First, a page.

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Pay transparency is becoming an increasingly important HR topic and has received particular attention as an important part of reducing the gender and racial wage pay gaps. Employers will be less likely to pay women less than men for the same job if salaries are known, and if a woman knows how much her male colleagues are earning for doing the same work, she’ll be in a better position to negotiate a higher salary.
The House passed a bill on March 27, 2019 designed to promote equal pay and transparency by banning employers from asking applicants about their salary history and preventing them from retaliating against employees who compare wages. In the U.S., pay transparency statutes differ by state and are relatively underdeveloped. However, pay transparency is quickly gaining momentum overseas. It’s important to prepare now for the future and carefully consider your organization’s approach to pay transparency in the competition to attract and retain top talent.
Transparency impacts talent acquisition, compensation management, pay equity, and the overall employee experience. It can help your organization build trust and strengthen its relationship with your employees as well as equip managers with the knowledge that helps them have more constructive career development conversations. In the U.S., a handful of major businesses, including Buffer, SumAll and Whole Foods, have adopted salary transparency policies and have seen success in the realms of recruiting and retaining.
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Although there are no hard and fast statistics about how pay transparency aids hiring practices, Buffer found that their job applications increased and they inadvertently increased productivity by creating a more engaged team. SumAll’s initiatives helped drastically reduce turnover.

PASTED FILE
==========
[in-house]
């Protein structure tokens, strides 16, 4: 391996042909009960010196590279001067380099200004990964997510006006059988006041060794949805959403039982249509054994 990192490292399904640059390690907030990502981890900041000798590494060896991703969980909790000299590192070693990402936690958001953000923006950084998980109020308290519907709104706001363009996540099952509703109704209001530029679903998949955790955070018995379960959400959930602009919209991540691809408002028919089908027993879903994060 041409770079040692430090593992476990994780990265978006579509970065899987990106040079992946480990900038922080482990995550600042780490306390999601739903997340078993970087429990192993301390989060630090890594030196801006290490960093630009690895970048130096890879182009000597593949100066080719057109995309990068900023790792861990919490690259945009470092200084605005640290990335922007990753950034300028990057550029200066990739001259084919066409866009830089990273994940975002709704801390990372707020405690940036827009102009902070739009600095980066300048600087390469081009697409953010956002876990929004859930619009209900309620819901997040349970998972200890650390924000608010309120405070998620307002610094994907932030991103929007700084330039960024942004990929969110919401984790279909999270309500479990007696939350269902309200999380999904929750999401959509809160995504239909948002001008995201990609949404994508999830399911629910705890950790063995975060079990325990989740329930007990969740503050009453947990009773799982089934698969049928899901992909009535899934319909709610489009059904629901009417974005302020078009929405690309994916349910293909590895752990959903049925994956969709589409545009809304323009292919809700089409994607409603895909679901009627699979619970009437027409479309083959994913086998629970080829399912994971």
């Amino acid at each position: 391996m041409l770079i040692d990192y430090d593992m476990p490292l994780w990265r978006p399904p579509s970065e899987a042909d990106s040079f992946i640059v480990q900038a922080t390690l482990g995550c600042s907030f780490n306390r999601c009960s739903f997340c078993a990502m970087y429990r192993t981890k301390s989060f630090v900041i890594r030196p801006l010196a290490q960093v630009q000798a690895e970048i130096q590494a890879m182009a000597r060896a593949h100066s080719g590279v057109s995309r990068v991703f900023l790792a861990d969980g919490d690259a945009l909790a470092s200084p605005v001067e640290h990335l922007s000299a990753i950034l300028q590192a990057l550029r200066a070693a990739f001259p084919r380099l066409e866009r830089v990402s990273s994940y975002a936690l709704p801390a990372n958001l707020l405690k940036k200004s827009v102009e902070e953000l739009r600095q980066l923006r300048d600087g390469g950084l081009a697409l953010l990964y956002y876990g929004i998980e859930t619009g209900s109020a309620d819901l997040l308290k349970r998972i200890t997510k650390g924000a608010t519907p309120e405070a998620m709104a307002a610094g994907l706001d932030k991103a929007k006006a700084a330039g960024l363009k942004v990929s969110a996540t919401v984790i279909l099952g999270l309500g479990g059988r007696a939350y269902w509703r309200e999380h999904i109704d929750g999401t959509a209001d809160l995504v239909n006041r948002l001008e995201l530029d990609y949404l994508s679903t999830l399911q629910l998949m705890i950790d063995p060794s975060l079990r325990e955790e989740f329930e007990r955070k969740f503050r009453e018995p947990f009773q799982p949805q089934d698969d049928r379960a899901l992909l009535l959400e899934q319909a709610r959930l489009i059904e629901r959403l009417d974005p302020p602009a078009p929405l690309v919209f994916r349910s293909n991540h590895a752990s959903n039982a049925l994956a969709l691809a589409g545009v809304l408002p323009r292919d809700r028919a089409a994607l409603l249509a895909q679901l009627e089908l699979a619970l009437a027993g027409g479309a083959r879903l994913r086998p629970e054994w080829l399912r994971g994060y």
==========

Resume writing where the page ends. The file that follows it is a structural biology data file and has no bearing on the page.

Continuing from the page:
Whole Foods co-CEO John Mackey recognized the harm in keeping salaries secret more than three decades ago. In 1986, he made compensation data available to all employees to encourage more conversation among staff members and to promote competition within the company. He believes the policy creates a “shared fate” among employees and says, “If you're trying to create a high-trust organization, an organization where people are all-for-one and one-for-all, you can't have secrets.”
Companies start at different points on the journey, and multiple perspectives need to be addressed. Company leadership and line management involvement at each step is important to ensure understanding and buy-in of how far the company will go and by when.
Starting with these six initial steps will help you navigate the journey:
If you’re not taking proactive steps now to become more transparent about pay, you risk falling behind and having the narrative created for you. A lack of equitable pay hinders achieving the workforce diversity needed to thrive in today's economy.
For additional insight and compensation resources, check out Mercer’s Knowledge Library for compensation planning, policies, employee engagement, statistical modeling, and more
Pay transparency goes a long way to holding companies accountable for pay decisions. But just as important, it matters to employees. Only 19% of employees in the U.S. — compared to 22% globally — give their company an “A” grade for equity in pay and promotion, according to our 2019 Global Talent Trends study. In addition, during the past five years, employee perception of fair pay has declined from 57% to 52%, according to our analysis of employee satisfaction data.
Shifting your culture to adapt to the new world of pay transparency won’t happen overnight, but is crucial to staying relevant and successful. Is your organization ready?